The power of the internet savvy consumer

customers.jpg I’m going to come right out and say upfront that I’ve had a terrible experience with appliance vendor Warners’ Stellian. How much will this simple sentence affect you, the reader of this article, when it’s your turn to be in the market for a new major appliance?

Will you remember my statement of “Do not, do NOT buy an appliance from Warner’s Stellian because, should your unit break down, you stand a good chance of going weeks before getting it repaired, getting less than stellar treatment by their customer service reps, and ignored by the sales person you bought the unit from, even if you’ve purchased their extended warranty”?

And if you’re not moved yet, will you be influenced by the negative review that will be published on Thursday? Will my explanation of my outrage be enough to influence your potential purchase?

I don’t have a huge audience, this blog isn’t read by more than a few hundred people each month, and I know the majority of them personally. But that’s a few hundred people that I have a degree of influence over. And if I convinced even a small percentage of them not to shop at their store, that’s a potential loss of at least a few thousand dollars.

Now, what if I wrote the article so well, that some of few hundred people were compelled to share it with their friends and family? How many hundreds of people could that be? What if the article was picked up by a social news site like digg.com or what if I started a group on facebook that became popular? What if the article was submitted to consumer review sites?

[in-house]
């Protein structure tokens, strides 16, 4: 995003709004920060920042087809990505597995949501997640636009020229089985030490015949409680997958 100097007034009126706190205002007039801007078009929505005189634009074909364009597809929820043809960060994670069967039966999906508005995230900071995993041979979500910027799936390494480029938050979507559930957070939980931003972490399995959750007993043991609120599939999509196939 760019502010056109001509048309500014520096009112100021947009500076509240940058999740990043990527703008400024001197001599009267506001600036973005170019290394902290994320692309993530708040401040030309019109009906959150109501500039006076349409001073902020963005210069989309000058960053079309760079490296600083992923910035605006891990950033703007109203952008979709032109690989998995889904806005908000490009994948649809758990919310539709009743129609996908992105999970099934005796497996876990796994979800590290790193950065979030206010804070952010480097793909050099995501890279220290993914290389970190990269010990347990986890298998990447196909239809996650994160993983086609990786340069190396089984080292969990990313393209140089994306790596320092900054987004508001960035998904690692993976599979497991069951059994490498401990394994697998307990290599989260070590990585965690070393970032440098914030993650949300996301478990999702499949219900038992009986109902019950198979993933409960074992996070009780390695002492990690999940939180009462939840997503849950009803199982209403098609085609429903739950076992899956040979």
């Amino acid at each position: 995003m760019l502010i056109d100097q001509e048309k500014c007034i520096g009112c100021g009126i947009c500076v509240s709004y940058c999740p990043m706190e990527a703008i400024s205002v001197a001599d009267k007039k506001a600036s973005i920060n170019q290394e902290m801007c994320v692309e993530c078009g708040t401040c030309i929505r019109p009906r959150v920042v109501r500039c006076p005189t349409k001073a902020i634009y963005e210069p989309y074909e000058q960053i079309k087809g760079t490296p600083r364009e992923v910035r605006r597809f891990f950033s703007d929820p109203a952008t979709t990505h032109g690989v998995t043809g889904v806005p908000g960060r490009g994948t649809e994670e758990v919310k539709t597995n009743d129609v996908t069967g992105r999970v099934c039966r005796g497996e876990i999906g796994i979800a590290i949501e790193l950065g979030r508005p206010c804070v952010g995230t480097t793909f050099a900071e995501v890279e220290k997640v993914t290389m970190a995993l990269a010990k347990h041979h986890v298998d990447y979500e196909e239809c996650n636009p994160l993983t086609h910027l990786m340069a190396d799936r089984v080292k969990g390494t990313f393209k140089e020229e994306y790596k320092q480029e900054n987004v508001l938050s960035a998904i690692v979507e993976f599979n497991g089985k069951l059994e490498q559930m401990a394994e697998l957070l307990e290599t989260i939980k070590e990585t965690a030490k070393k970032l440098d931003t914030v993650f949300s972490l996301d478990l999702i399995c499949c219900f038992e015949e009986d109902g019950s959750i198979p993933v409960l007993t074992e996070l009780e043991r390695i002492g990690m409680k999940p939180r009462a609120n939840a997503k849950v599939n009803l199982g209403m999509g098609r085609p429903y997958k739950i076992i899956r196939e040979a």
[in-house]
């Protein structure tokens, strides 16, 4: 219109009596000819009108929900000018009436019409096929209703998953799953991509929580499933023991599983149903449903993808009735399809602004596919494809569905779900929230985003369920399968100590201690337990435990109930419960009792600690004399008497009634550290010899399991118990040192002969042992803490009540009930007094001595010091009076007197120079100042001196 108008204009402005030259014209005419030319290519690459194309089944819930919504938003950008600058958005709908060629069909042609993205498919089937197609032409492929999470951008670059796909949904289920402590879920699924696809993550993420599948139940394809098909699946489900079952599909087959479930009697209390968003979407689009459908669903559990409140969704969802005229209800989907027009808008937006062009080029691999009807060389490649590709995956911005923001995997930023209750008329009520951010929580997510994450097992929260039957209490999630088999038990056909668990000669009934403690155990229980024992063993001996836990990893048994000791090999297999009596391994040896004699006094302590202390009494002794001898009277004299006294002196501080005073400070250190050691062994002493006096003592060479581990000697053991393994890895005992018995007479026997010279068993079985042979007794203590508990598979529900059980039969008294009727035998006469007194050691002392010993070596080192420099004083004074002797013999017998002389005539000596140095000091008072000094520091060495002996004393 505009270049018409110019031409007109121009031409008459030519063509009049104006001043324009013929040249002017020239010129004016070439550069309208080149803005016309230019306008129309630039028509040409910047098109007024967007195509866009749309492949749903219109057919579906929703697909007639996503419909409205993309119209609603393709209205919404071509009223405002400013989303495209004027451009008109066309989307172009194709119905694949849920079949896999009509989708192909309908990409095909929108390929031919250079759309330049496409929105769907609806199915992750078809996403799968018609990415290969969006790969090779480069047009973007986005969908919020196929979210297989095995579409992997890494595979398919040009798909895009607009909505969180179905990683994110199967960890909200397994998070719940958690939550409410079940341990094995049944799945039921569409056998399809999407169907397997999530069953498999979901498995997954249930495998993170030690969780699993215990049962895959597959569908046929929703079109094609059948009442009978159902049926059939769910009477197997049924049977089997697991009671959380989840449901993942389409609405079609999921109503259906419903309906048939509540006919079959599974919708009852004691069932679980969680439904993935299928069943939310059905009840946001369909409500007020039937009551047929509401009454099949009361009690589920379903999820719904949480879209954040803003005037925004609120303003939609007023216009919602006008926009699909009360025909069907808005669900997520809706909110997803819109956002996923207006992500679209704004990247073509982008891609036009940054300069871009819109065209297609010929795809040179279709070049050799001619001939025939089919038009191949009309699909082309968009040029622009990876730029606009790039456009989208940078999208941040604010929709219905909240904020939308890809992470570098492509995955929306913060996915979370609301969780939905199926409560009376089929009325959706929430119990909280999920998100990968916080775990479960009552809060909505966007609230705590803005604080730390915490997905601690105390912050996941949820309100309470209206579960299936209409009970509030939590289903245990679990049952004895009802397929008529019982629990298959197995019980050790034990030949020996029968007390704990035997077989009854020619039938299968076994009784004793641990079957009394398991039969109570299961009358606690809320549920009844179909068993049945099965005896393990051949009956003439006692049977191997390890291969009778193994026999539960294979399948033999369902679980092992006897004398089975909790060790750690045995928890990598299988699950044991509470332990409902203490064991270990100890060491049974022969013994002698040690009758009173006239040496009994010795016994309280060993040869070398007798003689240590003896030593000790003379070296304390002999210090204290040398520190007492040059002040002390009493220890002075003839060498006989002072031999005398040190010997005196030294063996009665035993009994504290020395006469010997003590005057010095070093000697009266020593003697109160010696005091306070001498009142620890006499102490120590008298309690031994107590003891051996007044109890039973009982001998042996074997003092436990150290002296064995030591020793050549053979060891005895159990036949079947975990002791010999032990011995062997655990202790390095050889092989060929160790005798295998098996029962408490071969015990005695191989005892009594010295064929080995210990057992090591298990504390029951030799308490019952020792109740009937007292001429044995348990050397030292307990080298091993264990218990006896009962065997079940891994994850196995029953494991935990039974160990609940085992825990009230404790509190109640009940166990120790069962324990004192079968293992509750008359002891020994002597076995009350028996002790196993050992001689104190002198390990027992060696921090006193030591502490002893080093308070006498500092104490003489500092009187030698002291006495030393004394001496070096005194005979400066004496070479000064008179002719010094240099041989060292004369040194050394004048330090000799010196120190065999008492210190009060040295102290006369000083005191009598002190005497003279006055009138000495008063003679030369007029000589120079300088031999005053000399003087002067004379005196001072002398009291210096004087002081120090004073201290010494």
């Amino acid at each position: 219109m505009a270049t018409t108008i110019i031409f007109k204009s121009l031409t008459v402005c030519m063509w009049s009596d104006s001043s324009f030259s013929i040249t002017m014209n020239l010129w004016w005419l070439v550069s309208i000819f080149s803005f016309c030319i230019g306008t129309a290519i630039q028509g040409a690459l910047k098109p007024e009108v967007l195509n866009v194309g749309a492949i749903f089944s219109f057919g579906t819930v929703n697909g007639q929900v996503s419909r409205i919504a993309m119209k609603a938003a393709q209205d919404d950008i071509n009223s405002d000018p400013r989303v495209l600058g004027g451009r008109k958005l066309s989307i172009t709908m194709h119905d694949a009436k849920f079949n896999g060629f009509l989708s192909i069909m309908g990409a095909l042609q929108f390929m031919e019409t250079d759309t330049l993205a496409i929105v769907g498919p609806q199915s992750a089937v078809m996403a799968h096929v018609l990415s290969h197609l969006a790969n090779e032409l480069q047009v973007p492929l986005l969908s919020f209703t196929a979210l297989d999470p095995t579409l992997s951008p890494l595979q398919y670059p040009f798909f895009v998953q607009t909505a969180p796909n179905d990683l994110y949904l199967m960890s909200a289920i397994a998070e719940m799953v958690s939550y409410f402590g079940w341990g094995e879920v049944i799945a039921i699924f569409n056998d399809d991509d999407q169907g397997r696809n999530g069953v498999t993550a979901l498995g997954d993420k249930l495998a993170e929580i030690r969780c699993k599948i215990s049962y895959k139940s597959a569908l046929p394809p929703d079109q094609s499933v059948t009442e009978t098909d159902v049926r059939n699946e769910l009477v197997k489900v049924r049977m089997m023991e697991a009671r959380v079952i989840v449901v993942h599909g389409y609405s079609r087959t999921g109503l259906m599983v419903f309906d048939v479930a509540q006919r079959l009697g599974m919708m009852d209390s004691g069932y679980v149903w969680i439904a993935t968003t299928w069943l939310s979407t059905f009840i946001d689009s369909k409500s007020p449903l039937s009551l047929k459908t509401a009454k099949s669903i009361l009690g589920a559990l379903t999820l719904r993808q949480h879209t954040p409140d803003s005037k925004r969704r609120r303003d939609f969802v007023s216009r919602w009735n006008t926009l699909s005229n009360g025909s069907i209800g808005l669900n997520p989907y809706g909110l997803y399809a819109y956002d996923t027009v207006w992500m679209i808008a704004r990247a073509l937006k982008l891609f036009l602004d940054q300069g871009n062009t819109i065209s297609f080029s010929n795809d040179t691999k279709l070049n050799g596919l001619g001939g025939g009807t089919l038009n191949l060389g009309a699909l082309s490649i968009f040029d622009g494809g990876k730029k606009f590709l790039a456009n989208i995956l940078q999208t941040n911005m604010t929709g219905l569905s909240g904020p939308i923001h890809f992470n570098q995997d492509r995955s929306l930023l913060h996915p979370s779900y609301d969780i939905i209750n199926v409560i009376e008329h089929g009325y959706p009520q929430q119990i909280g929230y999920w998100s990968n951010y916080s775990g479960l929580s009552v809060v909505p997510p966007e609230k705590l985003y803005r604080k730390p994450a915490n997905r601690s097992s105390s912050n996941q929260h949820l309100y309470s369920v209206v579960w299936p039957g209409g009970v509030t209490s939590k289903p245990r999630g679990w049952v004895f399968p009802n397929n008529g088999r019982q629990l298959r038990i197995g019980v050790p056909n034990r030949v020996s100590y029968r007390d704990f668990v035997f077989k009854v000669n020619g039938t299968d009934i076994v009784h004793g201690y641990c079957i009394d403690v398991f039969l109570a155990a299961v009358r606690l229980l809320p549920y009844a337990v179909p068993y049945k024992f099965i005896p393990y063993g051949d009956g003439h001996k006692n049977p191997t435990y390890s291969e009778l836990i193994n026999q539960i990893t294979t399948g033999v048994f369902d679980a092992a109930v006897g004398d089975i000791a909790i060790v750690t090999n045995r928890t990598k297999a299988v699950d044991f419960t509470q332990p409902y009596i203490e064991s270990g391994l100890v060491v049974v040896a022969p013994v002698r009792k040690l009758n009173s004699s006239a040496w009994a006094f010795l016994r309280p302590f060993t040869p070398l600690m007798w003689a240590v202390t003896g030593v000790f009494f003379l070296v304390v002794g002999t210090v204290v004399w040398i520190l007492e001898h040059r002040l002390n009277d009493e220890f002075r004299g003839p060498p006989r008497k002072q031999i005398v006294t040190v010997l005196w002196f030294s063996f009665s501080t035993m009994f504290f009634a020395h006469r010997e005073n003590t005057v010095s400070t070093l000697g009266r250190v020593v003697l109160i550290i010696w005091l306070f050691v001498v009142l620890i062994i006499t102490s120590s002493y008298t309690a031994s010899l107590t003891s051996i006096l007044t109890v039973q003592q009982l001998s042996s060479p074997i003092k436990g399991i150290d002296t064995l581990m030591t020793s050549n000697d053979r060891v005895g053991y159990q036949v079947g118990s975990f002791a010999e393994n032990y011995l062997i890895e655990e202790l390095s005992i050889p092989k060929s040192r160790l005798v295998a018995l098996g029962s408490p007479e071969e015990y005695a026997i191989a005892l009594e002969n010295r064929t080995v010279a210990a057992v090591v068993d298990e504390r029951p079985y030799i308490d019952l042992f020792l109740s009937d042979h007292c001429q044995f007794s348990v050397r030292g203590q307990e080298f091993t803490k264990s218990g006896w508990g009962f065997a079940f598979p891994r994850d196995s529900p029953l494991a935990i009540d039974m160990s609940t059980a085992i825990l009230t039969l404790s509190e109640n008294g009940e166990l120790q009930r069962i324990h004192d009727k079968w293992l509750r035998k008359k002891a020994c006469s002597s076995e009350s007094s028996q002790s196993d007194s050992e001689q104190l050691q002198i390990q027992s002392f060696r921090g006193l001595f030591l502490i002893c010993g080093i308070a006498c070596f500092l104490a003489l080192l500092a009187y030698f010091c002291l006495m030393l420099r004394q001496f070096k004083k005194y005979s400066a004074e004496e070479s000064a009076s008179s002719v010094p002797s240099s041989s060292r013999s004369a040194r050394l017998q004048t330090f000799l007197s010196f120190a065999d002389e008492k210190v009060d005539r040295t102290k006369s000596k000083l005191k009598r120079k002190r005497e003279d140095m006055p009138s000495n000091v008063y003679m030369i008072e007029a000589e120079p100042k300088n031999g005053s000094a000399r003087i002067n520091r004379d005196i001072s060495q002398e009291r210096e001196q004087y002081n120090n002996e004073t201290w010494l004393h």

Was the expense of expediting the replacement of parts in my refrigerator, an expense of perhaps a few hundred dollars worth the amount of negative press that I’m giving and will give them?

Granted, Warner’s Stellian isn’t a very big company, and don’t have stores outside of the Twin Cities metro area, but its potential customers can still be influenced by me, an extremely dissatisfied customer.

It appears that many businesses today aren’t very concerned about this yet, and perhaps WS won’t miss the few thousand dollars that my poor treatment will cost them. But more and more, I think that this sort of thing will make an impact. And I think that’s awesome.

I was moved to write this article and to make very public my displeasure by a recent article published on The Consumerist which was posted to Digg.com and Digged (Dugg?) several thousand times. It also made it on to Diggnation, the weekly video podcast highlighting popular shows, which is where I saw it. And host Kevin Rose made the very point I’m getting at in the ramblings above.

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